There were no landmark decisions made at the recent IMO Marine Environmental Protection Committee meeting (MEPC 78), 10th to 17th June 2022, although none were really expected. However, the overall sentiment suggests that there were some encouraging signs of the IMO moving in the right direction in terms of its ambition for industry decarbonisation.
The following documents BLUE’s top line summary and key highlights from the session.
Five more countries —the Cook Islands, Mexico, Myanmar, Colombia and Malaysia — joined the list of member nations in favour of a zero-carbon goal.
For the first time, MEPC also endorsed the concept of developing market-based measures (such as a carbon tax or carbon trading system) “as part of a basket of mid-term measures.” This decision will not come until 2023 at the earliest, however, the general consensus in favour of some form of pricing is a new development. There were also discussions on deploying revenue from carbon pricing in shipping to out-of-sector uses, which could increase the chances of an agreement on market-based measures.
There was a change to the timetable on lifecycle guidelines, which will now not be adopted at MEPC 79, as originally intended, but are now scheduled for adoption at MEPC 80 (scheduled for summer 2023).
MEPC 78 rejected a shipping industry-backed proposal to establish a $5bn research and development board and associated research fund that would promote decarbonisation; this was criticised by ICS, one of the sponsors of the proposal.
MEPC 78 approved a longstanding proposal to designate an emissions control area for sulphur oxides for the Mediterranean Sea, similar to the Emission Control Areas (ECAs) in place for Northern Europe and North America.
MEPC 78 finalised guidelines related to the EEXI, CII and SEEMP, which means that they are ready for implementation.
According to analysis by University Maritime Advisory Services (UMAS), there seems to be positive momentum with regards to (1) more ambitious targets, and (2) market-based measures:
“Zero GHG by/no later than 2050 was mentioned by an increasing number of IMO Member States – which increases the likelihood of this target or similar being the outcome in 2023, which in turn dramatically increases the rate at which shipping will need to increase efficiency, ramp up its use of zero emission fuels, and phase out fossil fuel and incremental fuel solutions.
Discussions on the need for an equitable transition, and the components that this entails, possibly including out-of-sector deployment of revenues raised from GHG/carbon pricing. This increases the chance of a consensus being achieved in the difficult MBM/carbon pricing topic, a key enabler of flowing investment for the transition.”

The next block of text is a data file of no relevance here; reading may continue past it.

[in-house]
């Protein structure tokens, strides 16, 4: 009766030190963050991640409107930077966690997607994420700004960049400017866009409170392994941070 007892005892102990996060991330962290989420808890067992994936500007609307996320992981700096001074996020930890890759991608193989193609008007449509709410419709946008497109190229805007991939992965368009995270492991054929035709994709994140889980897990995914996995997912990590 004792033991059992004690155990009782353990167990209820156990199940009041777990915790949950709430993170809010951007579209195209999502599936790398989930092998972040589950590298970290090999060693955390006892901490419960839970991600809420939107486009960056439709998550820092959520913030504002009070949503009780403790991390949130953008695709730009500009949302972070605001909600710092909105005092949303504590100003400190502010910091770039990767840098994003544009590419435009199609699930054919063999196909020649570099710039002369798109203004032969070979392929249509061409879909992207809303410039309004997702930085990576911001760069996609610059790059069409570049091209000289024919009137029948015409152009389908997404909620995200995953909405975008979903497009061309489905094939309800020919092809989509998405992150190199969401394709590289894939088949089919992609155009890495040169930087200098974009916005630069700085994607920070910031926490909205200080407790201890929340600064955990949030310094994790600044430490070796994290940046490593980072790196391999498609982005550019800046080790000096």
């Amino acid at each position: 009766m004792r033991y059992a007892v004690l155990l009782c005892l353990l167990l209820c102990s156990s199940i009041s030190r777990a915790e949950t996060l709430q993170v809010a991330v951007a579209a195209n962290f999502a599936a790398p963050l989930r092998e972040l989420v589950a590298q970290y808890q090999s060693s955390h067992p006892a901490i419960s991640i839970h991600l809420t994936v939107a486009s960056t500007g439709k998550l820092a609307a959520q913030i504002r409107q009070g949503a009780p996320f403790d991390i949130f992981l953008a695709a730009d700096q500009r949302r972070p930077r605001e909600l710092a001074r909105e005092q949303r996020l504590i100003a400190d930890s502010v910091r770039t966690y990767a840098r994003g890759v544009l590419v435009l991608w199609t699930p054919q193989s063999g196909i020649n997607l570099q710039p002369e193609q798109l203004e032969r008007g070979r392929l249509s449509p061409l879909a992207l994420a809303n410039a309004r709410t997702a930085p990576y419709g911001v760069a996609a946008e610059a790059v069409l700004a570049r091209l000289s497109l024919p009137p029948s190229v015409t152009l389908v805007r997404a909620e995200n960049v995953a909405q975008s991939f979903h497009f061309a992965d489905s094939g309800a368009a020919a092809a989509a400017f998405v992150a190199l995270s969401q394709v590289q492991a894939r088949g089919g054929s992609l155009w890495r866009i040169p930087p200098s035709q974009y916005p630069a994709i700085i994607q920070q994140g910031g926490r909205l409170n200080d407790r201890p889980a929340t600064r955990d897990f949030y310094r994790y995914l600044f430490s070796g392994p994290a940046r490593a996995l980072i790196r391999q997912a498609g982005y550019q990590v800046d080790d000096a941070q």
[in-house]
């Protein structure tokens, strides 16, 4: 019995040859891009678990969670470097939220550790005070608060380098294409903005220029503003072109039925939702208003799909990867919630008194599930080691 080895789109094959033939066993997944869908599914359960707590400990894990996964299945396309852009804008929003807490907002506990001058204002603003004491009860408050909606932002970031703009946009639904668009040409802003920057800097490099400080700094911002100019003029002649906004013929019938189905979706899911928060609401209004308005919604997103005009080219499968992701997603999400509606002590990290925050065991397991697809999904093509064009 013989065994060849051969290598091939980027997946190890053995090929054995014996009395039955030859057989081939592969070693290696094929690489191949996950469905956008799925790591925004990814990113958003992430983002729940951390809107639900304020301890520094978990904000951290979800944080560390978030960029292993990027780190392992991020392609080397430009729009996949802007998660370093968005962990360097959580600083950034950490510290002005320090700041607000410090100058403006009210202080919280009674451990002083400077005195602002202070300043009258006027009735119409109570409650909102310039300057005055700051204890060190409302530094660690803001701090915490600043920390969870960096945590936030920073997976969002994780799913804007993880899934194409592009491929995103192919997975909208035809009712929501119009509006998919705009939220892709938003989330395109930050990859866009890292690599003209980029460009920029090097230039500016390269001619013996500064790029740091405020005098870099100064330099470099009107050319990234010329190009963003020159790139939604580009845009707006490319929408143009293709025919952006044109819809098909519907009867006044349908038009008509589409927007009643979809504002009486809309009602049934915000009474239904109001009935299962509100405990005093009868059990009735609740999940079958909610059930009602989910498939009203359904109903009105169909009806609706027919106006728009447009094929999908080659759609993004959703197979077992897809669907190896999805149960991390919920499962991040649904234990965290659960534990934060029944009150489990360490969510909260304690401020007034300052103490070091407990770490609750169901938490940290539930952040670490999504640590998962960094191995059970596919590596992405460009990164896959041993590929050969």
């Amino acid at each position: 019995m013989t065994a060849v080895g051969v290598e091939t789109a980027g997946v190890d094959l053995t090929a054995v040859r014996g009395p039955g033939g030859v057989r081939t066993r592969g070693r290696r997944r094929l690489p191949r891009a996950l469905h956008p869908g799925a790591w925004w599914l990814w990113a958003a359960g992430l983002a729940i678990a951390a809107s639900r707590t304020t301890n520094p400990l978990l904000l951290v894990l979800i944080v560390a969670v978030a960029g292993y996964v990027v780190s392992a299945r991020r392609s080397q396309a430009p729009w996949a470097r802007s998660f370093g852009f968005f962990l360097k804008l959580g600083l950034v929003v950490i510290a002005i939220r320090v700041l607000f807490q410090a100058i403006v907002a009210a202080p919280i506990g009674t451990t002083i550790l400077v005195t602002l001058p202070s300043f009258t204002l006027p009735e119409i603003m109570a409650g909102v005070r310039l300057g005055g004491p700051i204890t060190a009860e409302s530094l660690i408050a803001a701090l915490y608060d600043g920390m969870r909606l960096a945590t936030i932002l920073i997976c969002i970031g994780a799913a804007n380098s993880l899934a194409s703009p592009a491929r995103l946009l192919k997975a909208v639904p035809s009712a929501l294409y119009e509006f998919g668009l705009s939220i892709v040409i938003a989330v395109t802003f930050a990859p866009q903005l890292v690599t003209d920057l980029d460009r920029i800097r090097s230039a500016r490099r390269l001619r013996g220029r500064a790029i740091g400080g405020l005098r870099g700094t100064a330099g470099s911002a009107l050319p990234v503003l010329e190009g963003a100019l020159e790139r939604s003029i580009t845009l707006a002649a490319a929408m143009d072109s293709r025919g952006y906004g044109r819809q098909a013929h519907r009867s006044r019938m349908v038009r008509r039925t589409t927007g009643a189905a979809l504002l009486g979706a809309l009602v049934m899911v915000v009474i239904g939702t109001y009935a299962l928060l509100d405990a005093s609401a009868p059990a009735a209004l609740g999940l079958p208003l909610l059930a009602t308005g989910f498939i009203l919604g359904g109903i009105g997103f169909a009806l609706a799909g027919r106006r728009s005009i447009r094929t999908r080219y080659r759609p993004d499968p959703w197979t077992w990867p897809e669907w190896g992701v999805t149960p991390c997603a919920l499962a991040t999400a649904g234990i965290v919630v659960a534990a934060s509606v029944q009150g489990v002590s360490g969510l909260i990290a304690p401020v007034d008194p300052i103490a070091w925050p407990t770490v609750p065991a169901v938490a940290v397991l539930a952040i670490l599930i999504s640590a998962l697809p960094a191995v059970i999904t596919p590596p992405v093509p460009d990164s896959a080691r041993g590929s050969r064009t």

According to UMAS, this means “IMO continues to be on track for MEPC 80 in summer 2023 to be a key point at which direction, targets, GHG emissions framing (well-to-wake) and policy, including GHG pricing, will clarify. The momentum is building for a significant strengthening of ambition and policy action, which will then affect opportunities risks and values in the sector including in this decade.”
UMAS produced this timeline and you can read their full analysis here.
Finally, the Clean Arctic Alliance expressed disappointment, claiming that IMO is “still stalling on immediate climate action”. In essence, they say:
“It’s clear that IMO member states have not paid heed to the stark warnings provided by recent IPCC reports, which should have been enough to provoke countries into dramatically reducing CO2 and black carbon emissions from the global shipping industry this decade. This can still be achieved by committing to raise the carbon intensity indicator requirements to a 7% annual improvement in carbon intensity – to be applied to all ships – and by supporting deep mandatory cuts in black carbon emissions from ships operating in and near the Arctic”.
“However, the strong statements made this week by some IMO members regarding the level of ambition needed for the review of the IMO’s greenhouse gas strategy can be seen as progress, and while only preliminary views were exchanged this week, it is clear that there is a general acceptance amongst IMO member states that the globally shipping industry must achieve net zero or absolute zero by 2050 at the latest – notably there was support for a 50% reduction by 2030 which is needed if we are to reach a 1.5ºC trajectory”.